Laparoscopic Gallbladder Surgery

The gallbladder is a small, pear-shaped organ positioned under the liver in the upper right portion of the abdomen. Its main purpose is to collect bile, a digestive agent that is produced by the liver. Stones may form in the gallbladder and block the outlet of the gallbladder, causing pain. Sometimes the stones may move into the bile duct, causing jaundice or an inflammation of the pancreas (pancreatitis). Patients who have severe symptoms from gallstones (usually diagnosed on an ultrasound) usually have their gallbladder removed. Symptoms may include sharp abdominal pain, vomiting, and indigestion. Gallbladder pain may start after a meal and it may be a severe, steady pain. If left untreated, symptoms may worsen.

Sometimes gallbladder problems can be managed with medication or adjustments in diet. However, when severe obstruction of the gallbladder occurs, removal is the only option. If surgery is the form of treatment your doctor recommends, physicians at the Laparoscopic Surgical Center of New York who specialize in this procedure can determine if laparoscopic surgery is appropriate for you.

How is Laparoscopic Gallbladder Surgery Performed?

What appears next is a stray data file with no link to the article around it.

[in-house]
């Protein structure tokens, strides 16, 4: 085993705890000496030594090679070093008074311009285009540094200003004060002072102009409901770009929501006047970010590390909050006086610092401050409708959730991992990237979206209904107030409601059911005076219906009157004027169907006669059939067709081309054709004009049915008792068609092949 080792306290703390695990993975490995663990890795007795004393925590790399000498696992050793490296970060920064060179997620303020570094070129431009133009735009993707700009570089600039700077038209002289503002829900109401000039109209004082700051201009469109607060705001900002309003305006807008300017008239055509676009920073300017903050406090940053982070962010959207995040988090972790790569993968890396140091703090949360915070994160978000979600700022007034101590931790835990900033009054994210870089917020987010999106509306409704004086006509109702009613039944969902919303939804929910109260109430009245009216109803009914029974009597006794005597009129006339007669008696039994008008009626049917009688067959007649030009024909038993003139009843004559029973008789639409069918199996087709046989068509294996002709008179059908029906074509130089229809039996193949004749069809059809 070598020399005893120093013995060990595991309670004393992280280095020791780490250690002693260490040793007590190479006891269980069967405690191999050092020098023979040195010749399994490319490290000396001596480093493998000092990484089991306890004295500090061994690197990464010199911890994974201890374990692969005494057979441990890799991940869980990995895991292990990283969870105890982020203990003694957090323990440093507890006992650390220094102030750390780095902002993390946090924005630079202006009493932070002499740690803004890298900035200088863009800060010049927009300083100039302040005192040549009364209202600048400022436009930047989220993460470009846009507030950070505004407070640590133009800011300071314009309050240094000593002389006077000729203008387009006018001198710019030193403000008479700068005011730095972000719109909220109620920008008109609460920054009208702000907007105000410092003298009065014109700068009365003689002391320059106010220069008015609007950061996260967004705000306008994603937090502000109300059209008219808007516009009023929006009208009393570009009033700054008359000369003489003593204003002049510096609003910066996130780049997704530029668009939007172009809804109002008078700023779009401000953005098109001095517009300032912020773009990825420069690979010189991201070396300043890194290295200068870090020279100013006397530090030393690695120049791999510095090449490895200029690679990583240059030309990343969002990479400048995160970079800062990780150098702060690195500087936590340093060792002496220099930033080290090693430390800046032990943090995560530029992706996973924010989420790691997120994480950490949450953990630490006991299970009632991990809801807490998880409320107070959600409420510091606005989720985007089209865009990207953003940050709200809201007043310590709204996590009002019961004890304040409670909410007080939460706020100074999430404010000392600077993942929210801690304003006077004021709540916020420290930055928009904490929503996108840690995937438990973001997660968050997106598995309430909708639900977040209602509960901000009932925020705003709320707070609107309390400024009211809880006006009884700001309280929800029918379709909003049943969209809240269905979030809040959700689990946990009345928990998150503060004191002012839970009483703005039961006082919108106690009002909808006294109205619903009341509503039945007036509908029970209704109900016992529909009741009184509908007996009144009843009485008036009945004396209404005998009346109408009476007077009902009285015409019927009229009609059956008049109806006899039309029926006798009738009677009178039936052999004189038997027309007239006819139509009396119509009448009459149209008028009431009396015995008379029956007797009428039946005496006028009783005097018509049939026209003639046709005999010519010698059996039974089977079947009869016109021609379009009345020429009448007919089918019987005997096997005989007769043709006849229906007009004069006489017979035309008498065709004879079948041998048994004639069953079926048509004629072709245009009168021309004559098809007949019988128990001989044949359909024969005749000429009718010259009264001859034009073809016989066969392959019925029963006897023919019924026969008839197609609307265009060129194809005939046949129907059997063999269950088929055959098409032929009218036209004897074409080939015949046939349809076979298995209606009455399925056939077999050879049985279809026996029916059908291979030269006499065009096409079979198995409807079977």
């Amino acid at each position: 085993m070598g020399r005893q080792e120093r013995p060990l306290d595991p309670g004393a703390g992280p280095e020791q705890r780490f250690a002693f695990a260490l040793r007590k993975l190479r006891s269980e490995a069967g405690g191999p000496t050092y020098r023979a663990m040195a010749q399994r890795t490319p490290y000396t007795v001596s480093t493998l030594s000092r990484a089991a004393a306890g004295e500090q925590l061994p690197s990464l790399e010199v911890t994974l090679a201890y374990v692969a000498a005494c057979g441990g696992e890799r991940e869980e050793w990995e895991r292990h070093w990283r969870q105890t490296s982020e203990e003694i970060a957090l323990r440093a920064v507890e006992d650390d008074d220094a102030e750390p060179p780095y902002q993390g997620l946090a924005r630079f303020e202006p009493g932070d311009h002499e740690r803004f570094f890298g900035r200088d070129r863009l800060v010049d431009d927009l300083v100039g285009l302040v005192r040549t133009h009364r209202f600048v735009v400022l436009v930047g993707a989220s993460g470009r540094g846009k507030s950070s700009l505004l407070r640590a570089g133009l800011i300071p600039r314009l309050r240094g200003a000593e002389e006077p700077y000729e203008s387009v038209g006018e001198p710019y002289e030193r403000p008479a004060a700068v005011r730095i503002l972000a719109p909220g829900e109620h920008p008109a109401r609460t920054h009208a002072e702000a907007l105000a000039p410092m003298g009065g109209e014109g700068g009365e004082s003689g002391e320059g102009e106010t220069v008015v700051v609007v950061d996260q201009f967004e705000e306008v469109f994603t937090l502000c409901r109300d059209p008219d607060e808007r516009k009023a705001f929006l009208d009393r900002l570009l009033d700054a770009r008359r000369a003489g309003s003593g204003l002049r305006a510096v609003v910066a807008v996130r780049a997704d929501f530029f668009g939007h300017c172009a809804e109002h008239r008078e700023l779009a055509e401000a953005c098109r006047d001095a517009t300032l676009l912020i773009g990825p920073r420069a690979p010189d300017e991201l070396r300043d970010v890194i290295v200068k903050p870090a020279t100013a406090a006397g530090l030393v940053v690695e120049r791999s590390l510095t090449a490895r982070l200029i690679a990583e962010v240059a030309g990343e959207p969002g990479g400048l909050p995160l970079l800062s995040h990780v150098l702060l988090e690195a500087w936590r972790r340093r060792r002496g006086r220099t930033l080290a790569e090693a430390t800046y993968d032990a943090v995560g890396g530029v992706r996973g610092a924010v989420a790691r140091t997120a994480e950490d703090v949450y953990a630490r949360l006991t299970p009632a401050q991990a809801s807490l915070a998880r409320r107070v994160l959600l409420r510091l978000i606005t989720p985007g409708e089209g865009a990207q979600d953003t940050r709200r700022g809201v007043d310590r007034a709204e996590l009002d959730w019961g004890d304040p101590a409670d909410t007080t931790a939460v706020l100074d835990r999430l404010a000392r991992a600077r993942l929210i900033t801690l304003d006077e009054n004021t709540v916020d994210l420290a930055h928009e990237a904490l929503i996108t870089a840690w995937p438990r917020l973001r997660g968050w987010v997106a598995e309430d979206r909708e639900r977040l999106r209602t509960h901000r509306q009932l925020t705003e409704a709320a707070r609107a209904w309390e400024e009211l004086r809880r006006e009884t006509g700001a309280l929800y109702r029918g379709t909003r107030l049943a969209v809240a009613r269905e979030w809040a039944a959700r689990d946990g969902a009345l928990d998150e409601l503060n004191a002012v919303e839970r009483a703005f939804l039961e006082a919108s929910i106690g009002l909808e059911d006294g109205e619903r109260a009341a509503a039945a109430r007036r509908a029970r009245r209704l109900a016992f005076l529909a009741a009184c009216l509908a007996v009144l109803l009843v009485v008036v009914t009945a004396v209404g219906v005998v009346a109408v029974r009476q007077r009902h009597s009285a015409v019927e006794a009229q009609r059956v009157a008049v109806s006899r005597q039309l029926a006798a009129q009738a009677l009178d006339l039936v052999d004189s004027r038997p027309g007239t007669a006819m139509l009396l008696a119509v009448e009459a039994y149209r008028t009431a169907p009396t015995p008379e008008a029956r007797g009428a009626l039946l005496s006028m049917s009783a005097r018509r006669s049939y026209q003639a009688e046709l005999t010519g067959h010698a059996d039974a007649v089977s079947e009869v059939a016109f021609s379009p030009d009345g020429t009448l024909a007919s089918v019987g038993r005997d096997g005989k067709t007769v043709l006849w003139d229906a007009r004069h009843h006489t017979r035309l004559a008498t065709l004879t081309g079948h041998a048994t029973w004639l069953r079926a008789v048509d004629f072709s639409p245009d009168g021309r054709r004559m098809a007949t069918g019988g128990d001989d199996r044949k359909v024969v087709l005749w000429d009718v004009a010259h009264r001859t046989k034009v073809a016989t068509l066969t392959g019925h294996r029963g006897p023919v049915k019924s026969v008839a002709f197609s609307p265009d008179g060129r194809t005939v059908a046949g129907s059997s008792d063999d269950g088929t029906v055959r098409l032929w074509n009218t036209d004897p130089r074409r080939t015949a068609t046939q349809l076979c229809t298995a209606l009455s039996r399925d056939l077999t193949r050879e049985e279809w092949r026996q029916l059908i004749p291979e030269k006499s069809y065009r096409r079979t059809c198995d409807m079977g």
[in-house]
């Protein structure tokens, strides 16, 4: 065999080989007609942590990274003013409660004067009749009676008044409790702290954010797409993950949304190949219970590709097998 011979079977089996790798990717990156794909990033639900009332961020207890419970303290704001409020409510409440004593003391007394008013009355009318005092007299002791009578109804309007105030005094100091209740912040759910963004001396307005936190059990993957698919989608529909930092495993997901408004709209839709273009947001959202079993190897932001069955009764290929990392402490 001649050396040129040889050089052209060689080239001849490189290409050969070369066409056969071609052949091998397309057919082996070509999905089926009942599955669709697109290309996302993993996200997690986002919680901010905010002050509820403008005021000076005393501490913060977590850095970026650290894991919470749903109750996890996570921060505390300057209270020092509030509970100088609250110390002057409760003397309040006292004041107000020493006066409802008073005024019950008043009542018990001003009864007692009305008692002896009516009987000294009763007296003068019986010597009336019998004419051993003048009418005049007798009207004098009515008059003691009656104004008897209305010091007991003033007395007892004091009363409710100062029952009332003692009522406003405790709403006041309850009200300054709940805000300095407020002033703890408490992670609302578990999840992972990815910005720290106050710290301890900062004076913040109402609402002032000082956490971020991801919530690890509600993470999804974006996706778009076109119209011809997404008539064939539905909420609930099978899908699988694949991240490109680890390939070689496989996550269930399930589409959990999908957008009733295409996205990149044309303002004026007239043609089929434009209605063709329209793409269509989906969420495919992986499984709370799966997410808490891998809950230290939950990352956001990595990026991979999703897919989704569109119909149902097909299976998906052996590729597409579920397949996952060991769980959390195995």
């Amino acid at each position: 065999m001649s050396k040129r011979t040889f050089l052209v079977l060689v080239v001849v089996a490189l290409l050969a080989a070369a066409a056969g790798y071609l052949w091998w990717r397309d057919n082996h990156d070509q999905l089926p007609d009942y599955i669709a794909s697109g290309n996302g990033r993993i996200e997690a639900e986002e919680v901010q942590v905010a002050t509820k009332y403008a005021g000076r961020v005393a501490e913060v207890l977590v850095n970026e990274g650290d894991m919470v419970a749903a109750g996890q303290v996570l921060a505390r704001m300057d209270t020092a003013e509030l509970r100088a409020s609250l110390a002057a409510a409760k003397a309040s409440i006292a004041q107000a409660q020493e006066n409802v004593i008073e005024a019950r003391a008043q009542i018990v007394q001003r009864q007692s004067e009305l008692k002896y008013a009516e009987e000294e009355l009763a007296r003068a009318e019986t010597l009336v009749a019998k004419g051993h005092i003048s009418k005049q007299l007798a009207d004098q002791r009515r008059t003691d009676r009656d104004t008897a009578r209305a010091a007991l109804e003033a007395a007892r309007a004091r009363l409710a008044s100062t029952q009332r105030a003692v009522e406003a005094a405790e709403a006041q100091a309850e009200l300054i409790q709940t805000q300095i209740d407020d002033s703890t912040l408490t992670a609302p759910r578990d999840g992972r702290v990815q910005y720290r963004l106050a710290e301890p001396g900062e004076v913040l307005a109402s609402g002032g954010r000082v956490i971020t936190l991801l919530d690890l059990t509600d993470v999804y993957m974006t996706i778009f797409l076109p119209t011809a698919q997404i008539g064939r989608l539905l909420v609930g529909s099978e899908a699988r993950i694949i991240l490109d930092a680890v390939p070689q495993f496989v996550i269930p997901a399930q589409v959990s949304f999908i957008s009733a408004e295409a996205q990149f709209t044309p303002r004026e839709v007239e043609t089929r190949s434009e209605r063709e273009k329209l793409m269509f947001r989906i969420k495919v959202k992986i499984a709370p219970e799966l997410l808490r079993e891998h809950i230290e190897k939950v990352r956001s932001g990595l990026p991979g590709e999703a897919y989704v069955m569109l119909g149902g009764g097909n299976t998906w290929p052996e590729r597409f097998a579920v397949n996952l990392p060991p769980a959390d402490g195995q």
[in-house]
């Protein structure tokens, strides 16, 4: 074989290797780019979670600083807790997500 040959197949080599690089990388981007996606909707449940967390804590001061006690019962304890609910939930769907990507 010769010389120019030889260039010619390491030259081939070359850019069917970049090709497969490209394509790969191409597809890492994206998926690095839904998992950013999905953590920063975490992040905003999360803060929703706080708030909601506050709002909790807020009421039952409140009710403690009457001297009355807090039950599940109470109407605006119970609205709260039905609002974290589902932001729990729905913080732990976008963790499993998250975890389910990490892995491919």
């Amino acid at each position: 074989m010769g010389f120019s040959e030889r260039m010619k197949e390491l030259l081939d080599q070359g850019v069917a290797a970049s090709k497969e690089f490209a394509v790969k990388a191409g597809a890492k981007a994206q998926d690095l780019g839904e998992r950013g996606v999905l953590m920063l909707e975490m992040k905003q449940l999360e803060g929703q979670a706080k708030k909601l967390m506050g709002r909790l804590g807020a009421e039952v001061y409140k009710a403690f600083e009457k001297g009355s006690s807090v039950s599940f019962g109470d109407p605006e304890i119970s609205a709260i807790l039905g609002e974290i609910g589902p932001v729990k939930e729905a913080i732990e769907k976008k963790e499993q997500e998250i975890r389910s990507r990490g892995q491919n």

Laparoscopic surgery uses a thin, telescope-like instrument called a laparoscope, which is inserted through a small incision at the umbilicus (belly button). The laparoscope is connected to a tiny video camera--smaller than a dime--which projects a view of the operative site onto video monitors located in the operating room. The abdomen is inflated with carbon dioxide, a gas, to allow your surgeon a better view of the operative area. Three additional small incisions are made near the laparoscope through which the surgeon inserts very small specialized surgical instruments. The surgeon uses these instruments to remove the gallbladder. The bile duct is usually examined during surgery to be sure that no stone has migrated and to increase the safety of the surgery. Following the procedure, the small incisions are closed with sutures and covered with Band-Aids. After a few months, they are barely visible.

What Are the Benefits of Laparoscopic Gallbladder Surgery?

  • Four tiny scars instead of one large abdominal scar.
  • Shorter hospital stay--you may leave the same day or the day after surgery.
  • Reduced pain following surgery.
  • Shorter recovery time - days, instead of weeks - and quicker return to daily activities, including work.

What Can I Expect after Surgery?

It is important to follow your doctor’s instructions after surgery. Although many people feel better in just a few days, you may need to take it easy for two to four weeks.

How Safe Is Laparoscopic Gallbladder Surgery?

If performed by experts in this field, minimally invasive gallbladder removal is as safe as traditional "open" surgery in carefully selected cases.